Simon Calder: Keep moving - the lessons for Eurostar

Hope for the best, but be prepared for the worst: that travel maxim has been especially appropriate this week. Last Saturday hundreds of people woke up (if they had ever managed to sleep) on the floor of a Eurotunnel car-carrying shuttle, a grim dawn that beats even the morning after The Independent office party. They occupied this makeshift dormitory after being among the 2,000 people "rescued" from the five Eurostar trains that were sent into the Anglo-French hole in the ground that devours reputations as effortlessly as it does rolling stock.

Hindsight, coupled with being in the happy position of having to operate nothing more complicated than this keyboard, makes it easy to pontificate on how Eurostar could or should have handled the chaos following the train failure and the three-day closure of the link between western Europe's two biggest cities.

Given that travellers were aiming for places barely 200 miles away, could the train operator not have snapped up every spare motor coach in southern England and northern France, and lined them up outside London St Pancras and Paris Gare du Nord on Saturday morning?

Remember how we used to travel before the Tunnel opened in 1994. Passengers could have been shuttled to one of the Channel crossing routes unaffected by extreme weather – perhaps Newhaven-Dieppe, Portsmouth-Le Havre or even Harwich-Hook of Holland – and onwards to their destination. Sure, the journey would have taken five times as long as the high-speed train, but the problem may have melted away as surely as fluffy French snow in a warm tunnel.

The company did manage to charter a couple of flights on Sunday evening, and a fleet of coaches ran from Disneyland Paris. But Eurostar arranged alternative transport for only 5,000 people, about one in 20 of those hit by the three-day shutdown. People are happier when they are moving, rather than being moved along by staff at St Pancras station and asked to come back in a couple of days.

"We put in the best alternatives we could," says a Eurostar spokeswoman, "given an extreme set of circumstances".

Meanwhile a much bigger travel nightmare was unfolding in the air. Ryanair and Wizz Air passengers suffered some cancellations on Monday and Tuesday, and British Airways cancelled its entire European and domestic flight programme from Heathrow after 7pm on Monday. But by Tuesday then, Britain's leading budget airline, easyJet, was in far worse shape. It was hit by extreme weather at some of its Continental airports, including Geneva and Milan, as well as snow and ice in the UK.

If easyJet says "80 per cent of our flights are operating", that spells chaos: with more than 1,000 scheduled departures each day, it means least 200 cancellations. Which, with every available seat taken, equals 30,000 people failing to travel. Multiply that by several days and with lesser problems across other airlines, and I reckon that as many as 200,000 travellers woke up on Christmas morning somewhere they were not expecting to be.

The only word for their dismal circumstances is "festation". It's a variant on that unlikeable construct, the "staycation". When a planned festive vacation is scuppered, and you end up festering at home, that's a festation.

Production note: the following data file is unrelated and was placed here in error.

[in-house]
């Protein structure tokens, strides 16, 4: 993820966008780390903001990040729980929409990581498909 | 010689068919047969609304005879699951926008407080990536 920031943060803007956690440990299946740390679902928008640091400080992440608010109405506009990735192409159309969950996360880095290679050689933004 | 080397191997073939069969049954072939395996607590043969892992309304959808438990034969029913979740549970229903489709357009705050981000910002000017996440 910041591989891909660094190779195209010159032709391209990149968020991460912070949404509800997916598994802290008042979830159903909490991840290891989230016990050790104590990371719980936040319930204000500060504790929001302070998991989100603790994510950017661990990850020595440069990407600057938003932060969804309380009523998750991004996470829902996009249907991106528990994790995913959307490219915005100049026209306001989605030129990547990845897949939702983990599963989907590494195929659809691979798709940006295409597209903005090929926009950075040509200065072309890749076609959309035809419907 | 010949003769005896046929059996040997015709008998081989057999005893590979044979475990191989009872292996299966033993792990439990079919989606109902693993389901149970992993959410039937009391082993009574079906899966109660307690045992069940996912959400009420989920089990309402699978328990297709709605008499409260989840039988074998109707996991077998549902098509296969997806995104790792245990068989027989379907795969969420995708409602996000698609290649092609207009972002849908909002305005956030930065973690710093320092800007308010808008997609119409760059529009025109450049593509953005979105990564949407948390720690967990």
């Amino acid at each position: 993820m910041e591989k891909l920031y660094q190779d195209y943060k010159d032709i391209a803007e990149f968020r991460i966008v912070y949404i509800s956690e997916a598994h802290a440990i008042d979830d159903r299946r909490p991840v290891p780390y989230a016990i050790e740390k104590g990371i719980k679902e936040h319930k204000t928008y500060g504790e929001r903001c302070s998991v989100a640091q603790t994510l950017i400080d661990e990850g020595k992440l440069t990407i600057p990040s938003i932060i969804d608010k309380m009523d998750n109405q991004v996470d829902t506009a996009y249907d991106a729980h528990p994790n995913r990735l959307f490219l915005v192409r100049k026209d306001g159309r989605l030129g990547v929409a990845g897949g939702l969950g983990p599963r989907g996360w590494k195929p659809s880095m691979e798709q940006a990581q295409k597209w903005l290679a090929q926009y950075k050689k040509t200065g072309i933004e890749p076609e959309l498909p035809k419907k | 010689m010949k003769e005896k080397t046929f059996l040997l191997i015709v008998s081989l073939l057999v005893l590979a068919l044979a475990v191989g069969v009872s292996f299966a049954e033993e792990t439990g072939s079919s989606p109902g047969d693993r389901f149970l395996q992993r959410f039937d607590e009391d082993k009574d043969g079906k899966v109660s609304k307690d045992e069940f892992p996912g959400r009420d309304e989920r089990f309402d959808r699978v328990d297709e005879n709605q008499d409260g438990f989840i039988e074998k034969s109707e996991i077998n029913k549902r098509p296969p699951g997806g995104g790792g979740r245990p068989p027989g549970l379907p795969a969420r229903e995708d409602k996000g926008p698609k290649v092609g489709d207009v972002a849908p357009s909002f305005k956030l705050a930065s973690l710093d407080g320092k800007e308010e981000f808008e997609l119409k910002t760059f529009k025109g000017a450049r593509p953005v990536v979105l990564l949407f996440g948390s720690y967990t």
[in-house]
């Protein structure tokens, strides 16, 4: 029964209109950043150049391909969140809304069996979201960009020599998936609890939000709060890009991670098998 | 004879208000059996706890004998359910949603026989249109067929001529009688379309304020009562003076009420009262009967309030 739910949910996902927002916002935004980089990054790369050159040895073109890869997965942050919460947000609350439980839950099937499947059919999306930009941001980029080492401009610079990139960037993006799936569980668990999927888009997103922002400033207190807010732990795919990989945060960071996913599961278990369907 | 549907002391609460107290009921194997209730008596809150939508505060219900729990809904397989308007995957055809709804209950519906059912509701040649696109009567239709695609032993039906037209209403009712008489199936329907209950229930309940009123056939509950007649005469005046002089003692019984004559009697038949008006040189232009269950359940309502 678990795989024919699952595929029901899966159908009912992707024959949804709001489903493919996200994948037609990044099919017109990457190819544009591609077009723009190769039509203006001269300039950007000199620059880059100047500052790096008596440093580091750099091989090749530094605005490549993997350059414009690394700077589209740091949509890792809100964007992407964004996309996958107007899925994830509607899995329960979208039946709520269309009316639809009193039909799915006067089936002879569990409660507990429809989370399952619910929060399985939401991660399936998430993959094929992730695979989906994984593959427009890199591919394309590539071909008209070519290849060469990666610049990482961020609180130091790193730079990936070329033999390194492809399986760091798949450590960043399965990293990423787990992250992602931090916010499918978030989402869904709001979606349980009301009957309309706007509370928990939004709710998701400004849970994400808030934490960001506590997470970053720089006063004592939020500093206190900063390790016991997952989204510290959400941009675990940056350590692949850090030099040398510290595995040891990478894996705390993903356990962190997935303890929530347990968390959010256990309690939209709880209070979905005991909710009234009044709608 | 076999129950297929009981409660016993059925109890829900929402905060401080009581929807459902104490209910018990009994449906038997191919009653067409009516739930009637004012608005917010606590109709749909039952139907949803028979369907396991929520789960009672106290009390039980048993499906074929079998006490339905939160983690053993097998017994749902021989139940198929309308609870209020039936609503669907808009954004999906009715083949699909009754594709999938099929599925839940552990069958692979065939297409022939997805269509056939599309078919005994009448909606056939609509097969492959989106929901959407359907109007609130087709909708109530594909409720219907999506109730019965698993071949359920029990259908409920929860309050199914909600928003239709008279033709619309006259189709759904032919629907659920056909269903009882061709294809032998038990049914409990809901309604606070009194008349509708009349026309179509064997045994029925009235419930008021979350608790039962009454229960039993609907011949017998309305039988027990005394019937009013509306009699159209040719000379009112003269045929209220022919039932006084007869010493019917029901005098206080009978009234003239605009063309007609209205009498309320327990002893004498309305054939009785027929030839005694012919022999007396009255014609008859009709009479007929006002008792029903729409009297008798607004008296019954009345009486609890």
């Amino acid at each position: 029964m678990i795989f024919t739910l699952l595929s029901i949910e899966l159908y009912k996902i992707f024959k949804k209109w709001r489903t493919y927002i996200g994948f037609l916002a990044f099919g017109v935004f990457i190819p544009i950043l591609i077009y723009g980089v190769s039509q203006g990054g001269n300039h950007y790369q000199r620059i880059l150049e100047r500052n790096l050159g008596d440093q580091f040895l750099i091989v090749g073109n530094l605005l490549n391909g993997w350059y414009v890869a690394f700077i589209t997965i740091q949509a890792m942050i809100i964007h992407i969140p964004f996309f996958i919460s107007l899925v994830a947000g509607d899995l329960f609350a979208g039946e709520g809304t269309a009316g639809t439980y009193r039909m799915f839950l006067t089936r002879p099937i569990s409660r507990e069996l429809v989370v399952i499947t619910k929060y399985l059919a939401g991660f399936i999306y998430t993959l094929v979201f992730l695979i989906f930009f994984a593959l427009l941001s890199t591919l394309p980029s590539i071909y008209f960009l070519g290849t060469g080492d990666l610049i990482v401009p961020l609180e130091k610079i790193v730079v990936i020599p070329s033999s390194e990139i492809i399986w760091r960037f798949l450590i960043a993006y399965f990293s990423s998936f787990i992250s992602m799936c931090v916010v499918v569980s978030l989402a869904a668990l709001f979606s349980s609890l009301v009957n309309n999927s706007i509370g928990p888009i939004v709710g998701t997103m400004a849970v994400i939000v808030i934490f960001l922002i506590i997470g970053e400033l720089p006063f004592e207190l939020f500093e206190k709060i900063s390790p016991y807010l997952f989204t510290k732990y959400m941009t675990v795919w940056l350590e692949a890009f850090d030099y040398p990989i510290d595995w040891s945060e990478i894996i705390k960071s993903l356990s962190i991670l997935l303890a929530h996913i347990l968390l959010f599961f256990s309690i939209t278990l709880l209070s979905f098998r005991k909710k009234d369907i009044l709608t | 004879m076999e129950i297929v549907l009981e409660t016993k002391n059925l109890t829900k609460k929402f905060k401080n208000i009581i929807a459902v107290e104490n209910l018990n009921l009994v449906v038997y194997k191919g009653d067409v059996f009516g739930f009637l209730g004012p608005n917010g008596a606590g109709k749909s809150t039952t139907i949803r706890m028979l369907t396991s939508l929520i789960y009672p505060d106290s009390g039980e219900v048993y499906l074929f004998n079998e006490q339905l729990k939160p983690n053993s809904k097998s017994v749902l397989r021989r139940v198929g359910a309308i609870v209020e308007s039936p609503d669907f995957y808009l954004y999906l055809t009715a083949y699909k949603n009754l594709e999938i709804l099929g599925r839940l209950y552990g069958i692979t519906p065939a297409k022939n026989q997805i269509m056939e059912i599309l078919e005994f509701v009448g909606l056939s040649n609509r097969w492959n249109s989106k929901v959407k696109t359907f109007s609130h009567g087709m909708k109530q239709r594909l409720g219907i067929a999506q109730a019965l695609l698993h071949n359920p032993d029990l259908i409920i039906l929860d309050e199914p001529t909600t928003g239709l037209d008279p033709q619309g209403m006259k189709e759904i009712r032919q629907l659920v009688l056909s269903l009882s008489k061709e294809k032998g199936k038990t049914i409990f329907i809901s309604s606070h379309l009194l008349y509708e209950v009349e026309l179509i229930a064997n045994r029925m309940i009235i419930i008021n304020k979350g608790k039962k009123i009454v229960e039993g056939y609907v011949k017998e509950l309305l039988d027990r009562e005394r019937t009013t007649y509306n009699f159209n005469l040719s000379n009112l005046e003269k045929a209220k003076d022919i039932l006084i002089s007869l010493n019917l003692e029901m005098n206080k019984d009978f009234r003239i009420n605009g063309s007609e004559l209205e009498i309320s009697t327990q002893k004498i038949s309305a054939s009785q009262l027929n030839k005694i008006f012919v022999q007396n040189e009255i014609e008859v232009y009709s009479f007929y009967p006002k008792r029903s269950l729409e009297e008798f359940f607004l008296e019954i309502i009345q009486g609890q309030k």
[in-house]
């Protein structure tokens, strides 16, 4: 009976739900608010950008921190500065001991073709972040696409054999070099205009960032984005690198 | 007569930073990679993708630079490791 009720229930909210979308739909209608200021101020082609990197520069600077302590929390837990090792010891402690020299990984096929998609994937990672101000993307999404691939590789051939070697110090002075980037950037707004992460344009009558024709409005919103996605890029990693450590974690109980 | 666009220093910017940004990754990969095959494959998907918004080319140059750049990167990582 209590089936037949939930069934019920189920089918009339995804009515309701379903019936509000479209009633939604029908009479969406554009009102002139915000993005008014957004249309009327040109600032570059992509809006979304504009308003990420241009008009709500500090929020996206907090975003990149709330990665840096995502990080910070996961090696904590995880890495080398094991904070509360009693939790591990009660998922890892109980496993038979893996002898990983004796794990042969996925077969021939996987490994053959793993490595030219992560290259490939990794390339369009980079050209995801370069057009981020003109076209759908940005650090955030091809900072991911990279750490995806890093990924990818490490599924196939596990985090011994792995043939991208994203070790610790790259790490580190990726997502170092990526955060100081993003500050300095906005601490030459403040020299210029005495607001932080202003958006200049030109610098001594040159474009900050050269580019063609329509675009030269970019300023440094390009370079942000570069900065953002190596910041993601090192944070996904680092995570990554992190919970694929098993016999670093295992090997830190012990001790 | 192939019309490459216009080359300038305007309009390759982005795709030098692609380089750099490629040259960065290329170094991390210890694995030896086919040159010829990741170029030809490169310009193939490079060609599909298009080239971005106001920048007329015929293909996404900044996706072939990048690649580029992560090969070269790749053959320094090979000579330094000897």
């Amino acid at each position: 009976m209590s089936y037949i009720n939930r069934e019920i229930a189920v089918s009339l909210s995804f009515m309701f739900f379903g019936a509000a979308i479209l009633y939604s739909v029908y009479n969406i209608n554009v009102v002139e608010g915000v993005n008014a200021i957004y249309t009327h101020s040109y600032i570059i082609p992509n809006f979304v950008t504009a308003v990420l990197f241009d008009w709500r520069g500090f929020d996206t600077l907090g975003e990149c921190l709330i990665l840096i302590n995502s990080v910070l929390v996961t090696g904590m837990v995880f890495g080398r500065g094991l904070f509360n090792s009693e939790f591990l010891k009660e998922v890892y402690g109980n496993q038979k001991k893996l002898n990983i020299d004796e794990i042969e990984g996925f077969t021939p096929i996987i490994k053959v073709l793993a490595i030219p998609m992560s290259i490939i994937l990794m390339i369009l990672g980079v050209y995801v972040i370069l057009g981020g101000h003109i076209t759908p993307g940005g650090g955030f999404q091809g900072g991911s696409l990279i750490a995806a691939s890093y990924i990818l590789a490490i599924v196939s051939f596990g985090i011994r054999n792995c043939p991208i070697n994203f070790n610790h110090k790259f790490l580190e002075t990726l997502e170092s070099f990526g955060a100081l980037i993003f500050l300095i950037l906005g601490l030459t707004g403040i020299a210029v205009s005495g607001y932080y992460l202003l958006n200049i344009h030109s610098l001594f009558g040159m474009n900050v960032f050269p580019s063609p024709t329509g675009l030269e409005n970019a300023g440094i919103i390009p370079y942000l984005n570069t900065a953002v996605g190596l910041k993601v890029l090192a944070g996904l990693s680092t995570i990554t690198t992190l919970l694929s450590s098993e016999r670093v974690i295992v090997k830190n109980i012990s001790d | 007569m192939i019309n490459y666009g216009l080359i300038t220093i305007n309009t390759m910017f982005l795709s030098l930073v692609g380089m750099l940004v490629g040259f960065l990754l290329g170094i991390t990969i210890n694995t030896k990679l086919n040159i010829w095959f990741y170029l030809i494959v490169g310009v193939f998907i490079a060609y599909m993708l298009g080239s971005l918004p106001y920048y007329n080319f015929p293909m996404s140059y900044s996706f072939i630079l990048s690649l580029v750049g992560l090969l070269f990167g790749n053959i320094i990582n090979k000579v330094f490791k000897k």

Among the disappointed people at St Pancras last weekend were 71 individuals whose plans for the weekend had been wrecked by that dodgy French snow. They were the drivers of Eurostar trains whose industrial action that day was rendered irrelevant, since nature combined with technology had proved as effective as a walk-out. But their union, Aslef, has done UK travellers proud: announcing a separate Christmas and New Year strike, this time on lines south of London, for which an astonishing amount of notice has been given.

The train drivers' union is unhappy about the decision by Southern Trains not to classify the Monday after Christmas as a public holiday, thereby depriving members of some useful overtime pay. Aslef has therefore notified the public of a proposed strike for 27 December 2010, with further action on 3 January 2011. This will affect some train services between central London and Gatwick airport.

True, the union has also called drivers out next Tuesday, but with alternatives such as First Capital Connect – not to mention National Express and easyBus – hardly anyone will care. Warning prospective passengers about a strike the year after next is about as benign as transport disruption gets. And who knows: the dispute might even be settled by 2011.

Cool down, everyone

The wrong kind of country? That was the national sentiment as everywhere from Basingstoke to Blackpool airport ground to a halt.

In one high-pressure interview last Saturday, Eurostar's chief executive, Richard Brown, inadvertently talked about the difficult timing for travellers "in the build-up to Easter".

In the event, most Eurostar passengers were successfully delivered in advance of Christmas. But as his company gets back on track, it is fair to reflect that almost all the time, our transport system works better than we have the right to expect in a crowded, complicated nation with vintage infrastructure held together with string.

If Reading becomes gridlocked because of ice and snow, as it did on Tuesday, that does not mean an end to western civilisation – nor even Great Western trains, which continued to serve the town. Expect a government initiative to counter chilling to be announced very soon, whereupon we will forget all about it until the next cold snap.

The Independent travel offers: Discover a world of inspiring destinations

Suggested Topics
Sport
Alexis Sanchez has completed a £35m move to Arsenal, the club have confirmed
sportGunners complete £35m signing of Barcelona forward
Voices
Poor teachers should be fearful of not getting pay rises or losing their job if they fail to perform, Steve Fairclough, headteacher of Abbotsholme School, suggested
voicesChris Sloggett explains why it has become an impossible career path
Sport
world cup 2014
Sport
Ray Whelan was arrested earlier this week
PROMOTED VIDEO
Have you tried new the Independent Digital Edition apps?
Arts and Entertainment
In a minor key: Keira Knightley in the lightweight 'Begin Again'
film
Arts and Entertainment
Celebrated children’s author Allan Ahlberg, best known for Each Peach Pear Plum
books
News
peopleIndian actress known as the 'Grand Old Lady of Bollywood' was 102